REASON 84: I’m voting for Obama because I believe progress is possible.
I’m voting for Barack Obama, but not because of "Hope," the poster I made in 2008, or because of hopes, of which I can’t say mine have been particularly fulfilled. I’m voting for Barack Obama because I believe evolution is real and possible. I want to see this country move forward, not backward, and I know that four more years of Obama in office will have our country and our planet looking far more like the ones I want to see than a Romney presidency ever could.
When I created my Obama portrait, the image was originally accompanied by the word “progress,” not “hope,” because I thought Obama was the candidate who would lead us in the right direction. My poster wasn’t directly affiliated with the Obama campaign, but when they politely asked me if I’d change it to say “hope” I obliged, because without hope there is no action, and without action there is no progress.
I come from the worlds of skateboarding and punk rock, and the "Hope" poster was about as un-Jello Biafra as you can get. I didn’t make it because it fit my outsider image or my history as an antagonistic street artist. I made the poster because I care about the future for my kids, and I saw an opportunity within the only political system we’ve got to support someone unlike the people we usually get.
I could go on and on about the flaws of the system itself, but short of a violent revolution (which I don’t advocate), the only way to improve the governance of the country, and the system itself, is to vote people in who will make positive changes for government and for the people. I’ve talked to many people who say “f*ck the system—I’m not voting,” but when you remove yourself from the democratic process by saying “f*ck the system,” you’re only ensuring that the system will be more f*cked.
When I look at the accumulation of power by the oligarchy and the rise of the dog-eat-dog, kill-the-poor mentality, I see civilization, opportunity, and equality sliding backward. I love Devo, but I’m no fan of devolution. This is no time for idealistic posturing on the sidelines. The people who benefit most from your apathy certainly don’t want you to vote. If you’re as frustrated as I am, and you want to give a big F*CK YOU to someone, vote for Obama—and while you’re at it, vote some sane people into Congress, which has been more dysfunctional (thanks to the Tea Party) over the last two years than any other Congress in history—and give the middle finger to the Koch brothers, Karl Rove, Wall Street, and all the other powerful interests who want us to live in their world without any say for ourselves or any humanitarian regard for society’s least fortunate.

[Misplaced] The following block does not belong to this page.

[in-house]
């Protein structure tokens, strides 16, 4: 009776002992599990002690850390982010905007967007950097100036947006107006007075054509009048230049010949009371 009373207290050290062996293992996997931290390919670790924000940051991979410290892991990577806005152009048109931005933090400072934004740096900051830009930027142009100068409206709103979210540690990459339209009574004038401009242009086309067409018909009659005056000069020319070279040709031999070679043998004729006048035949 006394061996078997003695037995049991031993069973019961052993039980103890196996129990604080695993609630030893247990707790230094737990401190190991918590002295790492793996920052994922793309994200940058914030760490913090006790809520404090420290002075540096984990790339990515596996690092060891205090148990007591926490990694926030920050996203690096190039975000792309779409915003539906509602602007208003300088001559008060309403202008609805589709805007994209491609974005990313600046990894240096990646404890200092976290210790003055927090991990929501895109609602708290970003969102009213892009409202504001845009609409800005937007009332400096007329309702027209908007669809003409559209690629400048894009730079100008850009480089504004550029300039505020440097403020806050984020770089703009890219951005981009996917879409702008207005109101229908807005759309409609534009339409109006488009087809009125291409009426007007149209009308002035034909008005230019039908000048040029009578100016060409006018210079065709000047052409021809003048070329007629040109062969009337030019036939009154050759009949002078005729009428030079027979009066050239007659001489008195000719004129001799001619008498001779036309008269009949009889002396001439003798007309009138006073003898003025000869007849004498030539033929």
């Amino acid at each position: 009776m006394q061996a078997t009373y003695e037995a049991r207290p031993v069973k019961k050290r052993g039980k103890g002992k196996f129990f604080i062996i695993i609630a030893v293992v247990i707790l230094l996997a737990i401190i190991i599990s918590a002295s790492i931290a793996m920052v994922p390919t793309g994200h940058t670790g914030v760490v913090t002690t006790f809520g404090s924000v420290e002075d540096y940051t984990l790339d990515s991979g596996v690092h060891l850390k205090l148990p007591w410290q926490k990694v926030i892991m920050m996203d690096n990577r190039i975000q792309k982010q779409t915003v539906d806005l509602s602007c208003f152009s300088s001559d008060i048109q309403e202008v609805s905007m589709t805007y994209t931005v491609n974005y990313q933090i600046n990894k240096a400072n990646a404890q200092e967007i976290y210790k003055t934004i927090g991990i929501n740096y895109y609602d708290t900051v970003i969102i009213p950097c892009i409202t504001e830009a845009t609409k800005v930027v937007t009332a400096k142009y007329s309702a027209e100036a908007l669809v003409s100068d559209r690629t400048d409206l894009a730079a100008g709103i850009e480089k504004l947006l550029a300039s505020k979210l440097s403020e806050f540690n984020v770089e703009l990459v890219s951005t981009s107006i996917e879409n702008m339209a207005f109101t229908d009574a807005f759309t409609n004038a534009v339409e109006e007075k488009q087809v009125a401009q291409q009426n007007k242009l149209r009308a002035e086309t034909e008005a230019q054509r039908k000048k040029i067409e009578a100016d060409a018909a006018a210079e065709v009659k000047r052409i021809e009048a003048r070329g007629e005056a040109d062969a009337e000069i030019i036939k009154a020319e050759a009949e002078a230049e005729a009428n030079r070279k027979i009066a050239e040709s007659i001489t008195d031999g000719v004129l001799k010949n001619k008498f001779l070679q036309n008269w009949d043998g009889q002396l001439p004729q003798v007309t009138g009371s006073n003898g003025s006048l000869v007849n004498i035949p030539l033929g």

Obama can relate to the struggles of average Americans. Obama came from nothing and achieved the American Dream through hard work—he wasn’t born into American royalty like Mitt Romney. As suspicious as I am of all politicians, when I look at the character and perspective of Barack Obama I see a stark contrast between his humanity and Romney’s callousness. Regardless of my frustration with certain aspects of Obama’s first four years, I know that evolution toward manifesting the ideals of equality, justice, general welfare, and the pursuit of happiness with a level playing field is far more likely with Obama as leader and steward of these ideals.
Even if you’re cynical about Obama, look at the alternative. Mitt Romney has promised to repeal the Affordable Care Act. Romney will protect the power of the wealthy while straining the middle class further. Romney will increase military spending while schools lose funding. Under Romney, the Supreme Court would most likely move even further to the right. A more conservative Supreme Court would be disastrous for future prospects of repealing the Citizens United
decision or any other future campaign finance reform, and could result in women losing their right to choose.
Four years ago, I knew that electing Obama wouldn’t be the magic bullet to fix every one of the nation’s problems, but it would at least be a move back in the right direction after eight years of fear, war, and shrinking privacy and freedoms. Another four years of Obama will likely not achieve all I hope for, but it will take us forward, not backward. How far forward we can move depends largely on us, not Obama. Progress depends on how hard we push. I’ve often described my approach as the “inside/outside strategy.” Obama can be our ally on the inside, but we have to use all our voices and resources to push from the outside. Your vote is just one very important part of your voice. There are many issues on Obama’s agenda that I’d like to see succeed, and the potential for effective results is greatly enhanced by exterior pressure on government, not just pressure from government.
If you care like I do about the issues of: tax fairness, Wall Street regulation, green energy, fuel efficiency standards, climate change, education, infrastructure and infrastructure jobs, health care, and marriage equality, elect Obama and then push
him and Congress to move these ideas forward.
Los Angeles, California